The most interesting and original parts were the scenes set within in the floating city itself. It's explored and established nicely by the two characters who arrive there, and spend time living in it. From moving through the bottom of the island (the sump, a birthing pool/dump/waterway), to the kitchens, and the places they serve, we learn about the ecosystem, and the morals (or lack thereof) which the inhabitants hold. The scenes in the big, chaotic, alchemical kitchens full of completely alien foods reminded me of the first time I watched Spirited Away -- both have a fascinating otherworldliness to them.
Probably the biggest flaw in the novel is the morality surrounding the use of souls. In the floating city, the upper classes enjoy consuming vapours and other dishes, made by diluting the souls gathered by the island's insects. The island itself is only able to float through the use of these gathered souls.
For some of our main characters, this is considered unethical and highly disturbing. Yet the one who works in the kitchen soon comes to think of it as similar to working with meat, and another character only protests against it when the souls used belongs to people he knows.
Within the universe, the capturing of souls within the aptly named soul gems, is considered common place. These are then used to power enchanted items, such as weapons or dwarven golems.
My point is, I feel like the author missed the chance to do anything interesting with this issue. It'd be refreshing to see at least one character go "hey, this is kind of fucked up." Or to realize the floating city isn't that monstrous, considering much of Tamriel does the same thing with soul gems.
But it does show compliance with the established canon, with regards to soul-powered enchantments, so I guess at least the author is showing his work somewhat.
Finally, it bothers me that of the five main characters, only one of them is female. It makes her feel like "the token chick", and it's annoying how much time is spent from the male povs.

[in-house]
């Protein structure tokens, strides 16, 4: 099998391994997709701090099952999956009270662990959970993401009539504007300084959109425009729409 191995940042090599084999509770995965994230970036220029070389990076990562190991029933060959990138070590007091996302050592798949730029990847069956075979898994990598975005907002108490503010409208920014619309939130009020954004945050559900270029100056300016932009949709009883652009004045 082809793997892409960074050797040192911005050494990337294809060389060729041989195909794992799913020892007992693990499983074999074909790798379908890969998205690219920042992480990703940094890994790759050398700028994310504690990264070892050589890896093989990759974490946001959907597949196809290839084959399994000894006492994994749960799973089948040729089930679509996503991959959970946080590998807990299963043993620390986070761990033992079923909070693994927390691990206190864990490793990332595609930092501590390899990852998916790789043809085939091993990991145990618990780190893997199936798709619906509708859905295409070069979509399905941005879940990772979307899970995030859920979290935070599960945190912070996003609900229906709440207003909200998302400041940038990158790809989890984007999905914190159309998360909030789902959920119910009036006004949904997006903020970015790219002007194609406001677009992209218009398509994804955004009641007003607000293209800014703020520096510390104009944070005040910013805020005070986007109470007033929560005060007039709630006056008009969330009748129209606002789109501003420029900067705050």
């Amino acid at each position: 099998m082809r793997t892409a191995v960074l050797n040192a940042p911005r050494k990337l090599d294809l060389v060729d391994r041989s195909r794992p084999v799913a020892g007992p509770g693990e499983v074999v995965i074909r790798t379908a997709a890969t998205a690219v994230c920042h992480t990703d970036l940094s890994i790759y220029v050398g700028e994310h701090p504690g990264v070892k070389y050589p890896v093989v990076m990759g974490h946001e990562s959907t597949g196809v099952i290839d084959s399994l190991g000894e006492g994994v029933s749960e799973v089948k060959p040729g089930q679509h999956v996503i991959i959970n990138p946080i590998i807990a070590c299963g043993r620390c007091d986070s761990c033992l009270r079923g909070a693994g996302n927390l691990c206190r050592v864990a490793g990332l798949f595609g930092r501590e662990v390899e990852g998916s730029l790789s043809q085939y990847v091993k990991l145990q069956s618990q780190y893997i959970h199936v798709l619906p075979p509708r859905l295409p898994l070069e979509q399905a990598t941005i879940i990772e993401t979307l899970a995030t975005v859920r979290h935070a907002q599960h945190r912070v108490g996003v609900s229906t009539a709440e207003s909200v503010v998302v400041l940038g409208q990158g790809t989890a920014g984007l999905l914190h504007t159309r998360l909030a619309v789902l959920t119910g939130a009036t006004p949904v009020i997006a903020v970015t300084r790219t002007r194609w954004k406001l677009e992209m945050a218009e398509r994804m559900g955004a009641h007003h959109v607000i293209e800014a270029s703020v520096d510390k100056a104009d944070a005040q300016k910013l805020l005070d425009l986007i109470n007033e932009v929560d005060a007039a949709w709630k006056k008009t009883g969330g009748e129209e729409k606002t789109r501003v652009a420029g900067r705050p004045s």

Though this is, again, an unfortunate tendency of the Elder Scrolls. See: Azura, who is a Daedric Prince. Apparently, the Daedra are genderless beings, yet they hold male titles (Princes and/or Lords), and Azura herself is referred to by female pronouns. I mean, what. That makes no sense. I bring this up because Azura is one of the key Daedra in the book, and so it is guilty to buying into that clusterfuck.
I will read the next book, to see what happens, but I am disappointed with this book for falling so short of it's potential....more
The book is strongest where the author leaves gaps in the prose. A world that has "somehow moved on," technology and most civilization fallen to dust.The book is strongest where the author leaves gaps in the prose. A world that has "somehow moved on," technology and most civilization fallen to dust. Where inside a mountain (populated by bioluminscent mutated once-humans), mummies of conductors sit in the ruin of an abandoned train station.
So yes, the world, and the lore it contains, hold a lot of promise.
The main character of the Lone Gunslinger, not so much.
Also, the people in the book tended to talk as if only a few sentences out of a paragraph where included. Yet somehow, to the other characters, these gaps contain deep and meaningful thoughts. Which is dumb. So yeah, I found the prose pretty hard to follow, since it ran according to some mysterious, internal logic, completely foreign to the reader....more
I really love Evan Dahm's work. All of it is set in his own fictional world, called Overside. And the world building that he does through his works isI really love Evan Dahm's work. All of it is set in his own fictional world, called Overside. And the world building that he does through his works is masterful.
Order of Tales is particularly rich in this regard. When you're reading it, you can sense the history which has influenced the current events, recognize the significant of what is occurring, and sense that you're witnessing the passing of an era.
Dahm used this work to experiment with high contrast black and white, and succeeded spectacularly. It's amazing how his lines can go from delicate, to thick brushstrokes.